Scientists Discover ‘Ghost’ Plankton Fossils

An international research team has discovered a new fossil species. The discovery of these fossils also sheds light on global warming events.

An international team of researchers has discovered a new type of fossilization. ‘Ghost’ discovery of fossils against past global warming events plankton demonstrates its resistance.

International from University College London (UCL), the Swedish Museum of Natural History, the Natural History Museum London and the University of Florence a team of scientists, hitherto undetected extraordinary a fossilization type found it. fossils that lived in the seas millions of years ago, coccolithophore microscopic traces or “ghosts” of single-celled plankton, called Their discovery revolutionizes understanding of how climate change is affecting plankton in the oceans.

Ghost fossils are very important to humanity

Coccolithophores are very important to today’s oceans. They provide most of the oxygen we breathe, support marine food webs, and lock carbon in sediments on the seafloor. It surrounds its cells with hard calcareous plates of a type of microscopic plankton called coccolith. Also, coccolithophores are things that normally fossilize in rocks.

The gradual disappearance of these fossils has been documented in many past global warming events. This suggests to scientists that these plankton have been severely affected by climate change and ocean acidification.

From the Swedish Museum of Natural History, Dr. Sam Slater,The discovery of these beautiful ghostly fossils was completely unexpected. We originally found them preserved on the surfaces of fossilized pollen, and it quickly became apparent that they were abundant during periods when normal coccolithophore fossils were rare or nonexistent. This was a big surprise for us!‘ he declared.

Despite their microscopic size, coccolithophores can be quite abundant in the ocean and can be seen from space as cloud-like flowers. After death, their calcareous exoskeletons sink to the seafloor, accumulating in large numbers and forming chalky rocks.


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Cocolithophores are thinner than a hair!

ghost fossil

Professor Paul Bown emphasized in his statement that these ghostly nannofossils should be preserved and said, “Ghost fossils are extremely small. Their length is approximately five thousandths of a millimeter, 15 times thinner than a human hair! But the details of the original plates are still perfectly visible. Even as the plates themselves dissolve, old organic matter is pressed into their surfaces.” he concluded.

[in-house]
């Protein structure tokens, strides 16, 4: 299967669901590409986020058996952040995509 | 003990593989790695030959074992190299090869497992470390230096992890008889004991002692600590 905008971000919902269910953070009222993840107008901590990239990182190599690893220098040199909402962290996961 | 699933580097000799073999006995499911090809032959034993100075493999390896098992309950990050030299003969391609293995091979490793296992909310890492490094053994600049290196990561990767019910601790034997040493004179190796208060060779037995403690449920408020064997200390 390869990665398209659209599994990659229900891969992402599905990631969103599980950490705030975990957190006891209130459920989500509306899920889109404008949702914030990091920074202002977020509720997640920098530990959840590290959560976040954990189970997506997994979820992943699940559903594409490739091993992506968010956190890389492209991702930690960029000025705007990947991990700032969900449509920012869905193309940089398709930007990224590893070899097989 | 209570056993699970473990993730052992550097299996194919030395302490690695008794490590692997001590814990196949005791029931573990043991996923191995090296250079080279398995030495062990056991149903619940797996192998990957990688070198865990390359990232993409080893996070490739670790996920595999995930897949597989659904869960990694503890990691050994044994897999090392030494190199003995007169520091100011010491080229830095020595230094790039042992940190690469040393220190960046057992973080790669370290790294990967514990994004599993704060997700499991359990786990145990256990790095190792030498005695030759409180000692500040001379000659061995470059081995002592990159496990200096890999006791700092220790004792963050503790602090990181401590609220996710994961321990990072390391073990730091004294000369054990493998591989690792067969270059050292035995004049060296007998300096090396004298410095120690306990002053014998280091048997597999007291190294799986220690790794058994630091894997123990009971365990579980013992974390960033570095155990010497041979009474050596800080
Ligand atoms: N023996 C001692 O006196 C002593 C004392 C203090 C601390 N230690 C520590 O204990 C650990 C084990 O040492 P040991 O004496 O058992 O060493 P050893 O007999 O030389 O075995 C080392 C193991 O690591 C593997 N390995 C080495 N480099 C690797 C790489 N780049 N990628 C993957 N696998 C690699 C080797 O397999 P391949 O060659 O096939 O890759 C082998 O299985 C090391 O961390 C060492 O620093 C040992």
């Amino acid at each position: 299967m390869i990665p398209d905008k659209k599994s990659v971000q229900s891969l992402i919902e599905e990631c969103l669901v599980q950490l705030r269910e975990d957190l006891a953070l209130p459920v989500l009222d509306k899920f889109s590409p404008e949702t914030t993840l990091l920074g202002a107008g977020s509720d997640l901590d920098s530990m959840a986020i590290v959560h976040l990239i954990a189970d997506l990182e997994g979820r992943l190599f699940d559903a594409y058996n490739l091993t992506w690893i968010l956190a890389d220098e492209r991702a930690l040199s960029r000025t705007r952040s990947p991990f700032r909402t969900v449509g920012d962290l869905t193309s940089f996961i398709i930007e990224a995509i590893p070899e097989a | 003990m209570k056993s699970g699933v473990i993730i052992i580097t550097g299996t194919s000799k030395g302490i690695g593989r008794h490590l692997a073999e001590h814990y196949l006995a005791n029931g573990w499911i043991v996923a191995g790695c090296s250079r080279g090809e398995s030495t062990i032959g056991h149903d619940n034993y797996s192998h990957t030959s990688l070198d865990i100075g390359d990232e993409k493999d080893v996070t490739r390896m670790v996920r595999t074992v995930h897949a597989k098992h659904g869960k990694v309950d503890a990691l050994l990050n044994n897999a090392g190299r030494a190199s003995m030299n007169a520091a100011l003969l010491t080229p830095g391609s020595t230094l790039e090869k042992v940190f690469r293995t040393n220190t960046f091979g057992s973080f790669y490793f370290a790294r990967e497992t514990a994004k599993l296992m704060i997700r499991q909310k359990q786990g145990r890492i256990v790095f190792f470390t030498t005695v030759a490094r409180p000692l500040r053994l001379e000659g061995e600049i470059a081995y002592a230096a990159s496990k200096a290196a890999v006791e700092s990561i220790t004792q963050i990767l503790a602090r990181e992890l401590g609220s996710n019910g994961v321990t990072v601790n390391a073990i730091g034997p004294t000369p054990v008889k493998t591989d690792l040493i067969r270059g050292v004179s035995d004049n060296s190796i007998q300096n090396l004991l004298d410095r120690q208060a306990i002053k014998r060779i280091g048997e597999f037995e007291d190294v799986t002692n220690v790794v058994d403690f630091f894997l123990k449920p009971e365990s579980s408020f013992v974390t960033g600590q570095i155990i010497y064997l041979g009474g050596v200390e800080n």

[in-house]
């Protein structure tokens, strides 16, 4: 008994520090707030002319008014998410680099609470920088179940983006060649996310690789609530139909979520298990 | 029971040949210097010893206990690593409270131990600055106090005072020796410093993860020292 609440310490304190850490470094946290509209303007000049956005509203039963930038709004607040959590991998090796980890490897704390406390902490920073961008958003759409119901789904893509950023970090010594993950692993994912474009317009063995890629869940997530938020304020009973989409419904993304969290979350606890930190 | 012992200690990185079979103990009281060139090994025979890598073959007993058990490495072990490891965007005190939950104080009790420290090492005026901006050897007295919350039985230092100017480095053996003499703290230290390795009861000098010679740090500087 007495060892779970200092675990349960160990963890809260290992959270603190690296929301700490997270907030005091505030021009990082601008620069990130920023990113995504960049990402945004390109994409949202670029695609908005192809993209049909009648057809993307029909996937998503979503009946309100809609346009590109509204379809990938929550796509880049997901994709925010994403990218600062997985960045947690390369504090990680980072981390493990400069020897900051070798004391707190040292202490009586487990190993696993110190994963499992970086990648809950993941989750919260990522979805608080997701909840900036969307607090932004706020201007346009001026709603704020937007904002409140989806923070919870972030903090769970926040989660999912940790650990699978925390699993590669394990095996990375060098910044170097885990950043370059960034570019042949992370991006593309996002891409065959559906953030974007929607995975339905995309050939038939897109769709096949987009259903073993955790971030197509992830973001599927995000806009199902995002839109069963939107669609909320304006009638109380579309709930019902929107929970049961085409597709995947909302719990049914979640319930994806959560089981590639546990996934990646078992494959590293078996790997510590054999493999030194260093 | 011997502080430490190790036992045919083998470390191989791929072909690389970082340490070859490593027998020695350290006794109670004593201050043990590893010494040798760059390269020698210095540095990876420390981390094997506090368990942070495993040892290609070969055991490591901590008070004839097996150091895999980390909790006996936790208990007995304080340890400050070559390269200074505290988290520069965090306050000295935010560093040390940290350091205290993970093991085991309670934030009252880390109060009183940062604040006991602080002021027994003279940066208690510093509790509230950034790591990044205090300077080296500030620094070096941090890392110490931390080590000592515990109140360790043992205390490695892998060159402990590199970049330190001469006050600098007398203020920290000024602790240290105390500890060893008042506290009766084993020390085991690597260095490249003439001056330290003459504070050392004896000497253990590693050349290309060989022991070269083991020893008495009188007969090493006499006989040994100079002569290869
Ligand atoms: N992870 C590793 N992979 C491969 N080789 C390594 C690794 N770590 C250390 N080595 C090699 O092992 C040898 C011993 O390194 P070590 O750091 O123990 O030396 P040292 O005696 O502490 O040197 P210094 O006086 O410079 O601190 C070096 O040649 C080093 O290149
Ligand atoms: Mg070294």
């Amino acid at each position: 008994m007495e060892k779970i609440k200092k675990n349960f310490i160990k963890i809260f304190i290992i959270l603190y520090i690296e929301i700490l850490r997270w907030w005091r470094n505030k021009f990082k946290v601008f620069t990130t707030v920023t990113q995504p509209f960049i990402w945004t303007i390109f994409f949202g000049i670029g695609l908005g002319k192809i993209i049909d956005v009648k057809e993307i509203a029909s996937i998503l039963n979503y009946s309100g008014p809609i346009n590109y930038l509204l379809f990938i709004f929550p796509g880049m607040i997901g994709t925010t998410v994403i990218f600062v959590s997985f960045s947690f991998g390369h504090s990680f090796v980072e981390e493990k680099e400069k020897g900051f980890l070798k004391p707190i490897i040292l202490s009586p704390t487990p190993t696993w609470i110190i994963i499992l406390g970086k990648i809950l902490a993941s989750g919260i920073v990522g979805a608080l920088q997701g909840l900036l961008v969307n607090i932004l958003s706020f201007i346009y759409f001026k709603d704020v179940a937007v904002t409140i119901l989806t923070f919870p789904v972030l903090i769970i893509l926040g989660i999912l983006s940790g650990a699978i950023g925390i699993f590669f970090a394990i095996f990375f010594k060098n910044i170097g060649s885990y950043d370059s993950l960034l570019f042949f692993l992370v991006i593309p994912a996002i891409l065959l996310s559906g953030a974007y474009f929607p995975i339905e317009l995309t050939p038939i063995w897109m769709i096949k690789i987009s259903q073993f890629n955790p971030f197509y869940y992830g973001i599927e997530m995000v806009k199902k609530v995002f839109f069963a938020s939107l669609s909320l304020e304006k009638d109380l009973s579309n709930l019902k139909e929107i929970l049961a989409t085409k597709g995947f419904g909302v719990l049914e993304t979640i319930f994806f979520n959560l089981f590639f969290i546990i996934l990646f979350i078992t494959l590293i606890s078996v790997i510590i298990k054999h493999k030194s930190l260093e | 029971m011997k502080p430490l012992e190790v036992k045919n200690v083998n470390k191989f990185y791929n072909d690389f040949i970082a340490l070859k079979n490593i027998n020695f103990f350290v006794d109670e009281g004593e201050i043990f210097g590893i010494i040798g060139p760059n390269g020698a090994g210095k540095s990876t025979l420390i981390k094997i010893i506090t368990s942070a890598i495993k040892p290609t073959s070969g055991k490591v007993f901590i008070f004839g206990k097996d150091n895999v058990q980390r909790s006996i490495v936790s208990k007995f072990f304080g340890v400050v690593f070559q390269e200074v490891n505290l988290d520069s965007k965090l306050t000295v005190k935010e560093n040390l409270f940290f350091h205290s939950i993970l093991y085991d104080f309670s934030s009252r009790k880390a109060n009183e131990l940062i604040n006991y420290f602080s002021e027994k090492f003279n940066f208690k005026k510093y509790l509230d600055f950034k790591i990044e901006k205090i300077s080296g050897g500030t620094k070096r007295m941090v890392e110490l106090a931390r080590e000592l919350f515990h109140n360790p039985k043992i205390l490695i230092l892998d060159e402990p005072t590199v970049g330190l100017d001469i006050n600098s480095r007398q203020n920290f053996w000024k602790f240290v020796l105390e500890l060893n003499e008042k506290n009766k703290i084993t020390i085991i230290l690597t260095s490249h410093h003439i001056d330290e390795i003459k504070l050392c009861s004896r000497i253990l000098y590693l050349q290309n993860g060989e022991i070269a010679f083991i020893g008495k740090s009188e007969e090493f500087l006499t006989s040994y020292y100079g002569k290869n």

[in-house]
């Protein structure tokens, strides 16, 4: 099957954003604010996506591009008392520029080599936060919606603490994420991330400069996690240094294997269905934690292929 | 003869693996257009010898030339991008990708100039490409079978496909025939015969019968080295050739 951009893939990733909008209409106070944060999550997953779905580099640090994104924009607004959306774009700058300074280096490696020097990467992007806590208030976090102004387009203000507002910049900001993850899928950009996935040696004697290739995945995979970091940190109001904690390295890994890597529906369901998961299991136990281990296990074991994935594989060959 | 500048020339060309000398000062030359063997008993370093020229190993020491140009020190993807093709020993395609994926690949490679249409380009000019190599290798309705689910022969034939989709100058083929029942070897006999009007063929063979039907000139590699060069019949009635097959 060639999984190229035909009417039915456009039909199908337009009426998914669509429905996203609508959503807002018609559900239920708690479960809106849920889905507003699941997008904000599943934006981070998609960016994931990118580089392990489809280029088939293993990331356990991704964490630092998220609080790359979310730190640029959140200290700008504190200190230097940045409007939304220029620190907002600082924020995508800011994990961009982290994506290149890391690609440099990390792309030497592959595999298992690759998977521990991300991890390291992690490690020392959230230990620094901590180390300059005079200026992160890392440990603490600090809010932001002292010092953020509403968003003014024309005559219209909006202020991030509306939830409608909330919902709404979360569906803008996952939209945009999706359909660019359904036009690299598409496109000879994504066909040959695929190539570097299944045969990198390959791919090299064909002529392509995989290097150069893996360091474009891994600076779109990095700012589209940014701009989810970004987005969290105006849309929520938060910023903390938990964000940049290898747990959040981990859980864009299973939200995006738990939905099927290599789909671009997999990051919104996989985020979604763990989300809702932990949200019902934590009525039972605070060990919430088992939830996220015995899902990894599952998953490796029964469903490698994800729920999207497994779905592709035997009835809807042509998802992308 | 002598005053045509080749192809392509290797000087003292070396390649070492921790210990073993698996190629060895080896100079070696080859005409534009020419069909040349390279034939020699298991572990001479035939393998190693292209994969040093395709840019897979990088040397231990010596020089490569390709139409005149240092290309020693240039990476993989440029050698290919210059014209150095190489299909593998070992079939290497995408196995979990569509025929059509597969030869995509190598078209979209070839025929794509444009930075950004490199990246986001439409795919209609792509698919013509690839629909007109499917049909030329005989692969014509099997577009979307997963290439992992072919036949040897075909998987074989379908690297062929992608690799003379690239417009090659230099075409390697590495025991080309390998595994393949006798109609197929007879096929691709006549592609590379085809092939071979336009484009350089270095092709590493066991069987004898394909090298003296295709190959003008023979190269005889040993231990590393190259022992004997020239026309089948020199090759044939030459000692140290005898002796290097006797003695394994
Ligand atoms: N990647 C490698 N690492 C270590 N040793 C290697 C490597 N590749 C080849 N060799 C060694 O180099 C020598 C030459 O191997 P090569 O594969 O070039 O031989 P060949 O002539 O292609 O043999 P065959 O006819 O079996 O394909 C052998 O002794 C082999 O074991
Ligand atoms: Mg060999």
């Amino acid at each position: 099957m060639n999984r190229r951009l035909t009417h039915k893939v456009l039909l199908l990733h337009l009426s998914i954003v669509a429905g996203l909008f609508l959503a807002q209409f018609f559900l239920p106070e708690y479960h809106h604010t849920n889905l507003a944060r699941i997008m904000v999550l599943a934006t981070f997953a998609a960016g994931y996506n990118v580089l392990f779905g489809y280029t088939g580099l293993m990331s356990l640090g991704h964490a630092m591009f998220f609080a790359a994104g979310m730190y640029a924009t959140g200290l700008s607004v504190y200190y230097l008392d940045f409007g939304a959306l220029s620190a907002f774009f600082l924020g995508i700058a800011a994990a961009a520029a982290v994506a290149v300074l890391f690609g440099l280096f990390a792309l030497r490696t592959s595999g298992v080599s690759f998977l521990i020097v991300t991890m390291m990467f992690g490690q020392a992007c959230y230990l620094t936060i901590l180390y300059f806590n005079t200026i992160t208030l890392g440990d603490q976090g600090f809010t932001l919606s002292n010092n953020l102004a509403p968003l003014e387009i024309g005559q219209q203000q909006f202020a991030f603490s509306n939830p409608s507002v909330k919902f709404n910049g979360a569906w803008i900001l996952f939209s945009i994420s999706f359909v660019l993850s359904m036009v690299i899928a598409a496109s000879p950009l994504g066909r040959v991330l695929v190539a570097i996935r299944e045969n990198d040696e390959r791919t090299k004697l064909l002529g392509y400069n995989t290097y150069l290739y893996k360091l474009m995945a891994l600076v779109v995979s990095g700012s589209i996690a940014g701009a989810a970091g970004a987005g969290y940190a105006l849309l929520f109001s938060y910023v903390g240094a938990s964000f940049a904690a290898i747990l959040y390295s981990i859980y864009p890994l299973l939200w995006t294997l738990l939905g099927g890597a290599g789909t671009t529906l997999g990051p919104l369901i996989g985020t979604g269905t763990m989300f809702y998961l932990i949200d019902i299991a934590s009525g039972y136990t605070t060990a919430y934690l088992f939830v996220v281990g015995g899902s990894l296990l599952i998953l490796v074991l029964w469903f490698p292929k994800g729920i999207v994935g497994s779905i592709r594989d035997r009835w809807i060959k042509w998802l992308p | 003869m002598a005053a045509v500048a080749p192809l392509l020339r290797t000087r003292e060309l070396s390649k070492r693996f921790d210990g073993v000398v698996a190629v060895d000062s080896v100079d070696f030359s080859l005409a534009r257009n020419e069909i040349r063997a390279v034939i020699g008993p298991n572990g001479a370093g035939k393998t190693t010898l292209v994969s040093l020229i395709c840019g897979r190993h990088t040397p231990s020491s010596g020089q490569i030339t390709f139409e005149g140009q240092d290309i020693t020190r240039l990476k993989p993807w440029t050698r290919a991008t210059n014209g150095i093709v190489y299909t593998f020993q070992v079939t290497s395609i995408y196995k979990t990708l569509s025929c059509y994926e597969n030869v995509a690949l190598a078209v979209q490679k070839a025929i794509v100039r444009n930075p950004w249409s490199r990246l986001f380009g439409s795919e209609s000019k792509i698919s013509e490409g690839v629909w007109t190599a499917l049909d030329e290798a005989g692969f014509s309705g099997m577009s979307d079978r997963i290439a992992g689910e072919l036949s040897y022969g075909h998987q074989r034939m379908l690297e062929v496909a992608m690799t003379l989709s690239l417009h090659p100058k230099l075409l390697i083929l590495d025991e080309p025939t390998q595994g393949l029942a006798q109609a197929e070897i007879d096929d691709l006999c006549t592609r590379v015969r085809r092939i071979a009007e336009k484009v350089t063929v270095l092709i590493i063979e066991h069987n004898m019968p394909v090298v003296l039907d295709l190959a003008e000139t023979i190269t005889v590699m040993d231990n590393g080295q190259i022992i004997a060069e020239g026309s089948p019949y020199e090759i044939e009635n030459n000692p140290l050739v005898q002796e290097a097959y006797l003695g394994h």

Ghost fossils, formed as sediments on the seafloor are buried, turn into rock. As more and more mud gradually builds up on the top, the resulting pressure crushes the coccolith plates and other organic debris together and is pressed against the surfaces of hard coccoliths, pollen, and other soft organic matter. Later, the acidic waters in the cavities in the rock dissolve the coccoliths, leaving behind only their impressions, namely ghosts. This is how ghostly fossils are formed.

Ghost fossils have been found all over the world as a result of studies

ghost fossil study map

The study focused on the Toarcian Oceanic Anoxic Event (T-OAE), a rapid range of global warming in the Early Jurassic, caused by massive volcanism in the Southern Hemisphere caused by increases in atmospheric CO2 levels. Researchers found ghostly nannofossils associated with T-OAE from the United Kingdom, Germany, Japan and New Zealand.

Professor Richard Twitchett said: “Ghost fossils show that nannoplankton was abundant, diverse and evolved during past global warming events in the Jurassic and Cretaceous, which previous records have hypothesized to have collapsed due to ocean acidification. These fossils are reshaping our understanding of how calcareous nannoplankton responded to warming events. ” said.


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Finally, Dr. Sam Slater explains the discovery: “Our work shows that during these past warming events, algal plankton was abundant and contributed to the expansion of marine dead zones, where oxygen levels on the seafloor were too low for most species to survive. These conditions, along with plankton explosions and dead zones, could become more common in our globally warming oceans.”

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